Join us for a BSL interpreted wander around the exhibition and find out about books, book covers, art, and putting on an exhibition.
BSL interpetation provided by Paul Michaels
Tuesday 9th February 6pm Routes, Imagining the Diaspora with artist, Suman Gujral and poet, Rhiya Pau:
Suman and Rhiya met when we chose Suman’s Story Plate for the cover of Rhiya’s poetry collection Routes. Both are inspired by their families’ journeys and the diaspora more generally.
Join them for a poetry reading, art sharing, discussion of where their work intersects, and a short hands-on workshop making poetry boats, which you can take home, or leave to be displayed in the gallery.
You might want to bring a favourite pen, relevant newspaper articles or family photos printed onto (both sides of) paper that will easily fold.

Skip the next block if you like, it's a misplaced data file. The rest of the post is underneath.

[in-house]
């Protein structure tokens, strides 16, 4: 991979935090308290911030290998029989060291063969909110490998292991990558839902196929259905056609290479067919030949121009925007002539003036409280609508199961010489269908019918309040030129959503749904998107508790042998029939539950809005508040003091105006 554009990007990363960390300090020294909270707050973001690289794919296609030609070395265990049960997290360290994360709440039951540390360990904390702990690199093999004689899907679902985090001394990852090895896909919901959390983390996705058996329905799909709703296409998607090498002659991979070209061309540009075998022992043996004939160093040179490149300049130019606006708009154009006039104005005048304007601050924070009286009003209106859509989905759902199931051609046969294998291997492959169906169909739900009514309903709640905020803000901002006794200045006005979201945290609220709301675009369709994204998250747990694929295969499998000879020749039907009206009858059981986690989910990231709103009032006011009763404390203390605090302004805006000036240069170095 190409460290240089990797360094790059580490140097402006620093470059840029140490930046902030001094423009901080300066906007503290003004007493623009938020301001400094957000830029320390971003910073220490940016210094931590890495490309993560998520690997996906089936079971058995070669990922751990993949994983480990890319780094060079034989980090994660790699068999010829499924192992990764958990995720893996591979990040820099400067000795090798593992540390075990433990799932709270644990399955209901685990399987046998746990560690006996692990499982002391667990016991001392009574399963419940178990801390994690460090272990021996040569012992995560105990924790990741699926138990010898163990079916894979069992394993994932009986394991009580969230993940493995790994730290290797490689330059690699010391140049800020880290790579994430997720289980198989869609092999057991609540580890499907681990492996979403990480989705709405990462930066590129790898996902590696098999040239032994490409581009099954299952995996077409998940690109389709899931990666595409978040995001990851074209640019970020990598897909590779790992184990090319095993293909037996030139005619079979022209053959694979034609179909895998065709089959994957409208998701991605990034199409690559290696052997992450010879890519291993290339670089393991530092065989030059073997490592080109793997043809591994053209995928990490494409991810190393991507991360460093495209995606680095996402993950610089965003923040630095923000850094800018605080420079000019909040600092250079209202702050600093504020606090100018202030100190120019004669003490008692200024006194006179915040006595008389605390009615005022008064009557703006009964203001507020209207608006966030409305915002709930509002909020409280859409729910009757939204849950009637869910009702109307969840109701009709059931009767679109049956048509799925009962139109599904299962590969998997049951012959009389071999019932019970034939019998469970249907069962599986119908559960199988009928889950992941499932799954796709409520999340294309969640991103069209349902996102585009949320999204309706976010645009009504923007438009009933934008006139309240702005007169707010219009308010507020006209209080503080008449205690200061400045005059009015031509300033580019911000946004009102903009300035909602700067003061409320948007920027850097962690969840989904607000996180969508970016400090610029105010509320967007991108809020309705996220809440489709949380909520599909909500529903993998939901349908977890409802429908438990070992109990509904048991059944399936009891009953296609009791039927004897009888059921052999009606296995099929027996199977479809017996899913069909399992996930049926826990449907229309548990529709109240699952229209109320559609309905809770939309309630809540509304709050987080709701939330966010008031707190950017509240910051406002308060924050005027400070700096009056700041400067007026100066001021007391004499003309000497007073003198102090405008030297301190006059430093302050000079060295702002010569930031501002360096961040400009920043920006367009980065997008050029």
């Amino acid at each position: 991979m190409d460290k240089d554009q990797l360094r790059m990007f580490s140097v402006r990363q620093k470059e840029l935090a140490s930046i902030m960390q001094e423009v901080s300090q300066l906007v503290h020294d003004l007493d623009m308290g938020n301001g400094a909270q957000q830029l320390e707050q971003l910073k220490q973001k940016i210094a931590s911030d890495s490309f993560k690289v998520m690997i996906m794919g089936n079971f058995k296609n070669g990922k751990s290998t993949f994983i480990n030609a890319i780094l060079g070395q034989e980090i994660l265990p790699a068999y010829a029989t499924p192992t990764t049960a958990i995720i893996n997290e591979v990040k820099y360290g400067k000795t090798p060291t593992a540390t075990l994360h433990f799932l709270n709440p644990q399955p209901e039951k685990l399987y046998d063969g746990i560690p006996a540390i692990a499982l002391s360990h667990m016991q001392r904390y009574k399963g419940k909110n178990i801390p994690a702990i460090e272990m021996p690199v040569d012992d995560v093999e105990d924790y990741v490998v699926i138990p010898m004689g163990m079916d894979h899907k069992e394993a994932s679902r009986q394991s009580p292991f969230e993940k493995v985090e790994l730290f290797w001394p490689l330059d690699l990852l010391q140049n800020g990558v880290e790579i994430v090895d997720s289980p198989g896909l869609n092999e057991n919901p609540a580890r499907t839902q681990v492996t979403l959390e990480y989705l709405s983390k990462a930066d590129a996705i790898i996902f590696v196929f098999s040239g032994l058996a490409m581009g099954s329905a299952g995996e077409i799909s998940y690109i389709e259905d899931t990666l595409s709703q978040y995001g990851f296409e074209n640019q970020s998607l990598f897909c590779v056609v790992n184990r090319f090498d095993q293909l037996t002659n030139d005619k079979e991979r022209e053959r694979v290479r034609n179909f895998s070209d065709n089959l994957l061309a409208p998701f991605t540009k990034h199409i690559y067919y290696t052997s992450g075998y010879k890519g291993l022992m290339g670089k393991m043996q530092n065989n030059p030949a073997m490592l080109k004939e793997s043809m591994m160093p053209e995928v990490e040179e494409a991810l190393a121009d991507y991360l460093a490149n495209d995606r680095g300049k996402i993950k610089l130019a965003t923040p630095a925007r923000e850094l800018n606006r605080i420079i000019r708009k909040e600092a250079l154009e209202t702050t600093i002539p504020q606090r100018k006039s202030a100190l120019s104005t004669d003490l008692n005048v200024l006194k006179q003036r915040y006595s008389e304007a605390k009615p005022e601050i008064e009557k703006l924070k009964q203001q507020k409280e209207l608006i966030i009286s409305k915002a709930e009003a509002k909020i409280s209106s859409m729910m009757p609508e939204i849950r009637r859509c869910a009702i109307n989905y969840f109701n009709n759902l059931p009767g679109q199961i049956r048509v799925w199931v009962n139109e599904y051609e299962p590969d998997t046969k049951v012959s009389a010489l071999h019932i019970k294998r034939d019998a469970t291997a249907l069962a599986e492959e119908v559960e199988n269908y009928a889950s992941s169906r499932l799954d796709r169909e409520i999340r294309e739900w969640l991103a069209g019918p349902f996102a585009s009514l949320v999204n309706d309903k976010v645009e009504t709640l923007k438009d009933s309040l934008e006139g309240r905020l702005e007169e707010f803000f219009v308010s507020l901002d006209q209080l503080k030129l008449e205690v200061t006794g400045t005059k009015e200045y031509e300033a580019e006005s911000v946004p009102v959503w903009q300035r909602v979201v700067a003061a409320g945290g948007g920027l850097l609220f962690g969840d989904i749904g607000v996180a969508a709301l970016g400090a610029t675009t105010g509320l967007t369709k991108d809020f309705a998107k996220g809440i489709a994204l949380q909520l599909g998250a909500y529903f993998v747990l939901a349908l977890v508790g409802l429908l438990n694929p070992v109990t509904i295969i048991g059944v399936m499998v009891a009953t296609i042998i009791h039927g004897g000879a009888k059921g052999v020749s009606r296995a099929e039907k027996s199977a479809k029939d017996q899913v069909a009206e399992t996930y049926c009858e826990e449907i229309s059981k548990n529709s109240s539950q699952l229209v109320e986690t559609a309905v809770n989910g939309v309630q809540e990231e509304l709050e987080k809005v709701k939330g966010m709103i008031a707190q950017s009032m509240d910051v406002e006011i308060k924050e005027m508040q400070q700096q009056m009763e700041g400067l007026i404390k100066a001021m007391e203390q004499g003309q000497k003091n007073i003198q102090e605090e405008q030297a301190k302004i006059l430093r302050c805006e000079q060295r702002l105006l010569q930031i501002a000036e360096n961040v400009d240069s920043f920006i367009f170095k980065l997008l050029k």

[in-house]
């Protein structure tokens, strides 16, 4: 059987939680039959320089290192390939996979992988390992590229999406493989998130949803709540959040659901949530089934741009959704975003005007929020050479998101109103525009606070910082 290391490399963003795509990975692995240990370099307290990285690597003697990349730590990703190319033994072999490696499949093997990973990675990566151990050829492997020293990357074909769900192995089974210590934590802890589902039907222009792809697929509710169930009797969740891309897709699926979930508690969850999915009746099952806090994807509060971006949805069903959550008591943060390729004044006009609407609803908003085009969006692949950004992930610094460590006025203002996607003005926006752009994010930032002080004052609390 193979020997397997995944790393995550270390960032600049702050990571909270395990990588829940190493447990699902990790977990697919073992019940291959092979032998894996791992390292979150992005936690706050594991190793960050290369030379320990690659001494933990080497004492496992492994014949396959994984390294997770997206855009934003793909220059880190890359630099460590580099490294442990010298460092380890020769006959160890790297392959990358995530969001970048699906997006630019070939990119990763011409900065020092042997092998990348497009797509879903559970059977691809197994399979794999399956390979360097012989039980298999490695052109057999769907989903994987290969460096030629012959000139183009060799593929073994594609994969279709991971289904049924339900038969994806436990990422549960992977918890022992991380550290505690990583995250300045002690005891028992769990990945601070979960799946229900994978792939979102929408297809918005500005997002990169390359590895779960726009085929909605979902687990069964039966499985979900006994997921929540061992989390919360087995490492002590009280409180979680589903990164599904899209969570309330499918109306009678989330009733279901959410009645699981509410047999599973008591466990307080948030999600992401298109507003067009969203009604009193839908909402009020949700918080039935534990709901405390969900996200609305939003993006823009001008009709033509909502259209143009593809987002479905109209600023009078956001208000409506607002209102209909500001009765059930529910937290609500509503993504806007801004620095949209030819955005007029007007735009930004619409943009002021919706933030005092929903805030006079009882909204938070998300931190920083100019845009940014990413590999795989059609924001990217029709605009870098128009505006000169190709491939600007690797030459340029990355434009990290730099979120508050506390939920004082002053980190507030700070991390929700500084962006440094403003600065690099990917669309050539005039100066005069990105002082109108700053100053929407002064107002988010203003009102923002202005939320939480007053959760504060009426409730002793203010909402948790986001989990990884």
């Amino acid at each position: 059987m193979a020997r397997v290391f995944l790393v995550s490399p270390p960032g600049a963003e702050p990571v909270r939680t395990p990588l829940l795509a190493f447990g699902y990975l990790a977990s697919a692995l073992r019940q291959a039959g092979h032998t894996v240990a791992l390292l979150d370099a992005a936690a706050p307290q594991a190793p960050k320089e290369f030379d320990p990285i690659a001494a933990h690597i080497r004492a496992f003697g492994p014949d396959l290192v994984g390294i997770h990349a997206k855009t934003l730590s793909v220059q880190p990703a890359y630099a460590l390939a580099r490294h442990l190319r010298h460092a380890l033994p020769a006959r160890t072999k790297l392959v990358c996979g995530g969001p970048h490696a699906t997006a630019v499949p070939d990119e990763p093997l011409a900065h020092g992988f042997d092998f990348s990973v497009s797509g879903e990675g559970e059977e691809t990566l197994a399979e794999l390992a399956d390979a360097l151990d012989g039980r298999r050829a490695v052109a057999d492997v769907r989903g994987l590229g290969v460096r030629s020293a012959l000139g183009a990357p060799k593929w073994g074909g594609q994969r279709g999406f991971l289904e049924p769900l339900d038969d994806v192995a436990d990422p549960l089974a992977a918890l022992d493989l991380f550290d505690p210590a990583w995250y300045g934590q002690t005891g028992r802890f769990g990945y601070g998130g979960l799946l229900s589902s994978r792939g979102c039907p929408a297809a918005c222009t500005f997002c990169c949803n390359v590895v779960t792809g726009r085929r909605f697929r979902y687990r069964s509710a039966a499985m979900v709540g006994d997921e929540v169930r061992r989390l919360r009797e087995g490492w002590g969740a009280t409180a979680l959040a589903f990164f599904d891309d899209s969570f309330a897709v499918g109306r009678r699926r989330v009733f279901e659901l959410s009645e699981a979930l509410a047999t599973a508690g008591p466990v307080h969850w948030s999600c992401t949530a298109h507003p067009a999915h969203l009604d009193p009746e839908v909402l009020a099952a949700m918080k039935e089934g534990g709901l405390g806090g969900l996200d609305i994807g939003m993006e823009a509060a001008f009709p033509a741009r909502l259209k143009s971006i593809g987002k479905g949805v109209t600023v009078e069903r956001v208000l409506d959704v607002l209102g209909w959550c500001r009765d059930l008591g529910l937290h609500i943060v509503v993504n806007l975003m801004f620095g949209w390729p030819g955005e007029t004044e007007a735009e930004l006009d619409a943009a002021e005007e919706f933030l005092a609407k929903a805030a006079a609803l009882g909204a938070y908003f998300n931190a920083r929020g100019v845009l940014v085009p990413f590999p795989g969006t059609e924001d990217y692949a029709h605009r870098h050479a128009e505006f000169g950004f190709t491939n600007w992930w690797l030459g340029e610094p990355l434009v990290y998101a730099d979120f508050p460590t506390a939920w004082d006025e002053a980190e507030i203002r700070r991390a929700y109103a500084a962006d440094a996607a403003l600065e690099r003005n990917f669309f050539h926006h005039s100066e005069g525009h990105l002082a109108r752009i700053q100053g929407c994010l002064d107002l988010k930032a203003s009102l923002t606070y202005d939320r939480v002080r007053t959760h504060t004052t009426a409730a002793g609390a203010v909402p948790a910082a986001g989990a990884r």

NOTE!! Stephen Lawrence Gallery is in STOCKWELL STREET, not to be confused with Stephen Lawrence Centre or Building also in Greenwich.
The release of Rhiya Pau’s upcoming poetry collection, Routes marks fifty years since her family arrived in the U.K. Routes began as an attempt to chronicle the history of Rhiya’s family, and her community, and much of the collection draws on the experience of Rhiya’s grandparents – her Ba and Bapuji.
We asked Rhiya about her favourite poem in Routes, and she chose ‘Enough’, which paints a portrait of her grandmother, through her well-stocked kitchen cabinets:
My grandmother houses gods in her closet